My backache was worse the second day. So was the despair.

The third day, I didn’t want to go back. I didn’t want to see Meem. I didn’t want to see her ever again.

It was mostly because Meem did not look unhappy. She was okay with working 12 hours every day, she didn’t see anything wrong with sitting on the floor, she quietly accepted the backache.

I could only think of another 9-year-old girl: Arshiya.

Arshiya, like Meem, is bony with short cropped hair, an elfin smile. They are both smart and clever. They are witty and fun to be around. They are partial to hugs.

Arshiya is my best friend’s daughter, lives in an affluent neighbourhood in South Delhi, attends a private school, is fluent in two languages and learning German, is good at taekwondo and plays piano.

Last year, she wanted to be a jumbo aircraft pilot; this year a NASA scientist.

I remember nuzzling her head under my chin and teasing her: “As long as you don’t flunk math.”

A week later, I met Meem.

The little girl who did not attend school anymore, never had any time to play and dreamed of being a sewing operator one day.

As Meem would say: Sab bhalo, it is all okay.

It isn’t.

Toronto Star reporter Raveena Aulakh travelled to Dhaka, Bangladesh, to interview survivors of the Rana Plaza Collapse.



Goodwill Pays Disabled Workers as Little as .22 an Hour and It’s Legal

A patron receives change back after purchasing clothing at a Goodwill store (© Dan Gill/AP)

A patron receives change back after purchasing clothing at a Goodwill store (© Dan Gill/AP)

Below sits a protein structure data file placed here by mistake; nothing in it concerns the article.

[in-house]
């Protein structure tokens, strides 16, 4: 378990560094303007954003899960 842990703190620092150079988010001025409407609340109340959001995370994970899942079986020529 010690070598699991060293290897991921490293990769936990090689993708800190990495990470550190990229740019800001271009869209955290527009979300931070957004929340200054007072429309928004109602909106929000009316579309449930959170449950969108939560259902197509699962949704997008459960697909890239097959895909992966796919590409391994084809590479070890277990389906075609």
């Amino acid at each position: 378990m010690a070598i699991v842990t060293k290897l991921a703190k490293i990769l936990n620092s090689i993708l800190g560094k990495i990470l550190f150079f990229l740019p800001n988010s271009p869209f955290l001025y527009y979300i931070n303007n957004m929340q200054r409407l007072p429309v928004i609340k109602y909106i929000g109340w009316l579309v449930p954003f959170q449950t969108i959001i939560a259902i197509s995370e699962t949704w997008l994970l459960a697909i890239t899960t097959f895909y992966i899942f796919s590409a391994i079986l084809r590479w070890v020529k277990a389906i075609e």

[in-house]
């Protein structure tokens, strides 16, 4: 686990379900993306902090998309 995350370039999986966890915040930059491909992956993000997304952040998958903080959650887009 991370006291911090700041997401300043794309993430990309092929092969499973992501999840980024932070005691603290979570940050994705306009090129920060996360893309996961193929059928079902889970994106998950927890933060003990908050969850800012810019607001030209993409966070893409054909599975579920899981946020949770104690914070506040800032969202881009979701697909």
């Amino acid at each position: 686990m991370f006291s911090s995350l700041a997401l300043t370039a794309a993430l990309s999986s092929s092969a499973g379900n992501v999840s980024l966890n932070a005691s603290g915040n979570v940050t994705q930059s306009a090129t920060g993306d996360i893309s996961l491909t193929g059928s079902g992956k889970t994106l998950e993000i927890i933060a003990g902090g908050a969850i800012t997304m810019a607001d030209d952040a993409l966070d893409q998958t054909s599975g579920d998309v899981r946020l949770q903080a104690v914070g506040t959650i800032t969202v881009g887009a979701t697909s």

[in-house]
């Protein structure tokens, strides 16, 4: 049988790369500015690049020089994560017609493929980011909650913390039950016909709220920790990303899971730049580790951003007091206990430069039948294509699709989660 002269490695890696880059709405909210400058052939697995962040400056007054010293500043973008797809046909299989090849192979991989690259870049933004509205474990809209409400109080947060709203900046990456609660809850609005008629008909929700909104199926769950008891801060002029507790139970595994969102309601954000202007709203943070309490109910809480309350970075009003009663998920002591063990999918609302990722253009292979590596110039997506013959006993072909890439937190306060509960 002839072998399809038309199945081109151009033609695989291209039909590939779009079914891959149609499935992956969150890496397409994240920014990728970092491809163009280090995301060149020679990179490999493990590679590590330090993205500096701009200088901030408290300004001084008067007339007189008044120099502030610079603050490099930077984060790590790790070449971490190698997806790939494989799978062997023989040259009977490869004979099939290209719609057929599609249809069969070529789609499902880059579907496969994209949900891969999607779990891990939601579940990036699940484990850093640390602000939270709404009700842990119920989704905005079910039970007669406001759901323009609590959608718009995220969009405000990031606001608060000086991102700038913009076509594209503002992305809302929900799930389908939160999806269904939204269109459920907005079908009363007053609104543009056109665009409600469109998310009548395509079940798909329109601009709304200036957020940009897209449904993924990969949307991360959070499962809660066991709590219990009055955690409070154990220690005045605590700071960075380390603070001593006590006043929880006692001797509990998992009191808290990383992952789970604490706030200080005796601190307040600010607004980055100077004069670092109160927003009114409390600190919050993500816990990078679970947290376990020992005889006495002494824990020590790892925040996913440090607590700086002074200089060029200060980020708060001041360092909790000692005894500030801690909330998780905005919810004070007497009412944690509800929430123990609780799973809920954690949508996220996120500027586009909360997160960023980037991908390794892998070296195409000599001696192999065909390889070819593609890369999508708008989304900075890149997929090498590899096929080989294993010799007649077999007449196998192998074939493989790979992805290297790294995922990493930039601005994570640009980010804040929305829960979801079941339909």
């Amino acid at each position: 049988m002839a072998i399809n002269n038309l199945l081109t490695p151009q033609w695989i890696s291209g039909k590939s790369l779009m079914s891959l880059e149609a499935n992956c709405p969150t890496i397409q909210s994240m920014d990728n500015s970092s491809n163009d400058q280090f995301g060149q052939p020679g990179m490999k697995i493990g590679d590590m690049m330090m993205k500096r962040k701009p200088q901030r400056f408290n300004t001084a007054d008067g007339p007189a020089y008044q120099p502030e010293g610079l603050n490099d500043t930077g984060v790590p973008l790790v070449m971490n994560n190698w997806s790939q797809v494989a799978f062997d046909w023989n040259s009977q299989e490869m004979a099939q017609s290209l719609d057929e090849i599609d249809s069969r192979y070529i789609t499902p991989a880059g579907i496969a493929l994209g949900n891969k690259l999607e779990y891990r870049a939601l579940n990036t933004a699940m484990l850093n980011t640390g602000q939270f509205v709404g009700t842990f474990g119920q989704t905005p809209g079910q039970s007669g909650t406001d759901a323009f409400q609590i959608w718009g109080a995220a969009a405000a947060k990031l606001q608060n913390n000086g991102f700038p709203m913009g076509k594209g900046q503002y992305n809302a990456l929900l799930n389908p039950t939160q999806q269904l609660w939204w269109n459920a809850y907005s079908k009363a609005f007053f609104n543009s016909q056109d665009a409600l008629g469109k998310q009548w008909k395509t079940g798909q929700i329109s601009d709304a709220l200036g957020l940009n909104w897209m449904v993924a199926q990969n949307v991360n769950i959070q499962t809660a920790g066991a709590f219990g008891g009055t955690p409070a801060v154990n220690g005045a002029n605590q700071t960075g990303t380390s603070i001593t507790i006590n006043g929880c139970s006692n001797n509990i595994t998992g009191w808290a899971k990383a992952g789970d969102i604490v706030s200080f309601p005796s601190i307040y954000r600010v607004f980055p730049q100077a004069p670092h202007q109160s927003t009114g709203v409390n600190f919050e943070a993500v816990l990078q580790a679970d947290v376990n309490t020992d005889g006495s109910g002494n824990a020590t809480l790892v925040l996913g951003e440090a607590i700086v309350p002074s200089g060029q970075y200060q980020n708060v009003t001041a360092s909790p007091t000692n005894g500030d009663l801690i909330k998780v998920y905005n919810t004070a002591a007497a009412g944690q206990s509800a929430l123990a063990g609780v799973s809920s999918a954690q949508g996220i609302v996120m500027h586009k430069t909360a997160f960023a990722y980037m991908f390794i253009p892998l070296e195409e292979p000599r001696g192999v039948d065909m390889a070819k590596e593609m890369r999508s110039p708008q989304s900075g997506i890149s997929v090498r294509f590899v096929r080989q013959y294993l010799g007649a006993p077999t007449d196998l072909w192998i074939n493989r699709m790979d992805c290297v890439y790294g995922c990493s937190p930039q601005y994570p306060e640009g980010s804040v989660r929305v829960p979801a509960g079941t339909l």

By Anna Schecter, Producer, NBC News

One of the nation’s best-known charities is paying disabled workers as little as 22 cents an hour, thanks to a 75-year-old legal loophole that critics say needs to be closed.

Goodwill Industries, a multibillion-dollar company whose executives make six-figure salaries, is among the nonprofit groups permitted to pay thousands of disabled workers far less than minimum wage because of a federal law known as Section 14 (c). Labor Department records show that some Goodwill workers in Pennsylvania earned wages as low as 22, 38 and 41 cents per hour in 2009.

“If they really do pay the CEO of Goodwill three-quarters of a million dollars, they certainly can pay me more than they’re paying,” said Harold Leigland, who is legally blind and hangs clothes at a Goodwill in Great Falls, Montana for less than minimum wage.

“It’s a question of civil rights,” added his wife, Sheila, blind from birth, who quit her job at the same Goodwill store when her already low wage was cut further. “I feel like a second-class citizen. And I hate it.”

Section 14 (c) of the Fair Labor Standards Act, which was passed in 1938, allows employers to obtain special minimum wage certificates from the Department of Labor. The certificates give employers the right to pay disabled workers according to their abilities, with no bottom limit to the wage.

Most, but not all, special wage certificates are held by nonprofit organizations like Goodwill that then set up their own so-called “sheltered workshops” for disabled employees, where employees typically perform manual tasks like hanging clothes.

The non-profit certificate holders can also place employees in outside, for-profit workplaces including restaurants, retail stores, hospitals and even Internal Revenue Service centers. Between the sheltered workshops and the outside businesses, more than 216,000 workers are eligible to earn less than minimum wage because of Section 14 (c), though many end up earning the full federal minimum wage of $7.25.

NBC News
Harold Leigland, who is blind, with his guide dog on the bus during his morning commute to the Goodwill facility in Great Falls, Montana, where he works hanging clothing.